Monday, April 3, 2017

The Lost St. Mary's Free Hospital for Children - 407 W 34th St



Traces of the original three-story house remain in the parlor and basement levels.  King's Handbook of New York, 1893. (copyright expired)
In 1870 the Sisters of St. Mary organized a free hospital in a rented house at No. 407 West 34th Street, near Ninth Avenue.  It sat on the southern edge of the notorious and impoverished Hell's Kitchen neighborhood.  Their ambitious and praise-worthy project was part of a trend that had first appeared in the years before the outbreak of Civil War--providing medical care to the children of impoverished families.   The sisters explained later "The hospital is intended for the exclusive reception of children, and it is always to be entirely free to the helpless little ones."

On February 23, 1876 The New York Times reported "St. Mary's Free Hospital for Children, which is now in the sixth year of its existence, has been deemed by its founders so successful as to justify their purchasing the building which they now occupy, together with the open ground adjacent."  The house and the vacant lot were priced at $30,000--nearly $685,000 today--and deemed "as low a figure, it is thought, as it will ever reach."  (In fact, the final price was reduced to $27,000.)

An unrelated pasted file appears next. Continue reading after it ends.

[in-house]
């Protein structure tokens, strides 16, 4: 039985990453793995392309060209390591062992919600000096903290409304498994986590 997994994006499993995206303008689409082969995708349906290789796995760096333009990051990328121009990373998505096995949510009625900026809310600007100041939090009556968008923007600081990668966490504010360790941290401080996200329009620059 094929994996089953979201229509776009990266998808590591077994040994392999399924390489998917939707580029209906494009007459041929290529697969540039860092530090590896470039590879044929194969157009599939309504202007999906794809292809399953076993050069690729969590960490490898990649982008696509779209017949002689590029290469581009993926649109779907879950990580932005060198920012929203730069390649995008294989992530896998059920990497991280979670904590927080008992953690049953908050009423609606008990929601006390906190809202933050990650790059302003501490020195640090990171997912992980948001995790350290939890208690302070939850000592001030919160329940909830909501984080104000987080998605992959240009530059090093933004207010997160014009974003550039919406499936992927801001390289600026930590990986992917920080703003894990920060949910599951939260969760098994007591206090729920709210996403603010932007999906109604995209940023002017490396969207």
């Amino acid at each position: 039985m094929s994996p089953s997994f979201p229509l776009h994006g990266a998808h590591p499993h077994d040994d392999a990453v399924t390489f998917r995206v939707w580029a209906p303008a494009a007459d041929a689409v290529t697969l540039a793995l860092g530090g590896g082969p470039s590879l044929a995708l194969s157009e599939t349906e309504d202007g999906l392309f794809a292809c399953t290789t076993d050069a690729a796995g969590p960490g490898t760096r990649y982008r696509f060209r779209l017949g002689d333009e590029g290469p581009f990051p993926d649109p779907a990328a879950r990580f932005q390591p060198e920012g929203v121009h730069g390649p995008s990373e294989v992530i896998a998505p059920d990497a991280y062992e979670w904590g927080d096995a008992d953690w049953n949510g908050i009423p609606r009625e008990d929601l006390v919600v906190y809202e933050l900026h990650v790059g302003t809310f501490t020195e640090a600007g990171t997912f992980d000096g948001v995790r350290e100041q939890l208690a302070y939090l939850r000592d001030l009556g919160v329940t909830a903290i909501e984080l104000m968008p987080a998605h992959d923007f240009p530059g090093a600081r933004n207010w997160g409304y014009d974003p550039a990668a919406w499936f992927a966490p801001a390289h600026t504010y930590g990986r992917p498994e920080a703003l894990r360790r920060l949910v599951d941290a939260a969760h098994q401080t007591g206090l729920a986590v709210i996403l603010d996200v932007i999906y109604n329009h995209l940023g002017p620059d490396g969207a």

The Sisters of St. Mary's set out to remodel the old house while seamlessly melding its architecture with a new building on the lot next door, creating a modern hospital and nurses' training school.  Having spent a considerable amount of money on the property; a remarkable scheme of fund-raising was hatched.  The Episcopal Church would "sell" bricks to Sunday School children.

The New York Times explained "The cost of the brick when in position is estimated at ten cents, and it is desired to have 350,000, equivalent to $35,000...Although this plan has been originated quite recently, 10,000 bricks have been subscribed, and the popularity of the scheme with the Sunday-school children is such that no fears are entertained of its ultimate success."

In return for his dime, the child received an "illuminated card" signed by Bishop Henry C. Potter, stating that the donor "has placed one brick in St. Mary's Free Hospital for Children."

Despite the Church's optimism, fund raising lasted more than two years.  But on January 5, 1878 The American Architect and Building News reported that Henry M. Congdon had been chosen as architect.  He supplied the journal with a preliminary sketch.  "This design contemplates the alteration and enlargement of the present building, which is an ordinary city dwelling," said the article.

Congdon's water-color rendering appeared in The American Architect and Building News on January 5, 1878 (copyright expired)